Mode of transmission:

Spider mites do not travel as much; they rarely leave the plant upon they are feeding. They can, however, infest other plants indoors, particularly if the plants are touching. Mites may drop from one plant and crawl to a different. In an outdoor environment, it may transport spider mites on clothing or objects that touch infested plants. 

Impact on humans:

Spider mites are also found in homes with abundant plants. They cannot live far away from their food source. They are not likely to disperse throughout the house. They will occasionally bite humans who brush past potted trees or handle plants directly. Bites will typically seem like a tiny pimple surrounded by a red circle, but several bites within the same area may look like a rash.

Transmission of disease:

Spider mites are not known to spread diseases to humans.

How to prevent them?

Here is the preventive measure which adopts to control the spider mite population and avoid their direct contact with the humans and minimize the rear chances of a bite.

Outdoor treatment:

If caught early enough, a spider mite problem may be corrected with an easy blast of water off the underside of infected plant leaves. To treat an advanced infestation of crops and gardens, spray the complete area with outdoor concentrate. As you rinse each plant, angle your hose-end sprayer to hit the underside of plant leaves.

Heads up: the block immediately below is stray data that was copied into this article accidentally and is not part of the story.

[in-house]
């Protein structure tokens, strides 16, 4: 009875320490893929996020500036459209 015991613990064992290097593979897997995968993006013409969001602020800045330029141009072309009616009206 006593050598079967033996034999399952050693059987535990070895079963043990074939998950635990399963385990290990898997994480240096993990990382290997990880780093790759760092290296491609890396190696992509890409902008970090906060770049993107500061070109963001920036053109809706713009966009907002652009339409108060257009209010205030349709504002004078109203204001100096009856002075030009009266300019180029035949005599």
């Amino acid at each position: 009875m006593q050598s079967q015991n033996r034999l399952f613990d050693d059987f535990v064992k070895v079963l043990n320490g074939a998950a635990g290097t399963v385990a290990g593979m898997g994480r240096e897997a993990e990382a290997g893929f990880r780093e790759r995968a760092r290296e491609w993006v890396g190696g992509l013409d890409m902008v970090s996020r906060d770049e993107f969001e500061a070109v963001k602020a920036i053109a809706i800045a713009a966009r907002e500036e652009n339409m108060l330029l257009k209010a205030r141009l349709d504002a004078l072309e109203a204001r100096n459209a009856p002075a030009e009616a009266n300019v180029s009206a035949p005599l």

Indoor treatment:

Indoor treatment is sometimes unnecessary because spider mites that roam off from the plant will soon die. Direct treatment of plants may be a better option. The indoor treatment is not intended for application to plants, they only mean it is only for cabinets, carpets, couches, bedding, animals, and human skin. To treat plants directly without damage, use the outdoor concentrates.

How to treat a human bite?

Spider mite bites rarely require treatment, but people that do allergic to mites may feel more itching and swelling than usual. If affected areas feel hot to the touch, use a cold compress to lessen the swelling. Oral antihistamines and cortisone ointments may additionally be helpful, but in case of a severe allergic reaction, you have to go to consult a doctor for treatment.


The spider mite does not harm you until and unless you come in direct contact with them while brushing trees or growing plants indoor. It does not mean that indoor planting is harmful, but you should take above mention precautionary measures to prevent their attack in plants and also prevent their direct contact with the human while handling the plant. If they rarely bite, you then use ointments. If you are allergic to them, then go to the doctor to treat them, but in general, their main host plants and they did not bite humans but only in often cases. Get more info on spider mites.

What started as a personal experience to improve my overall health by growing my own food has turned into a mission to share my experience and my own research. Growing your own food and eating healthier food is something that everyone has to try.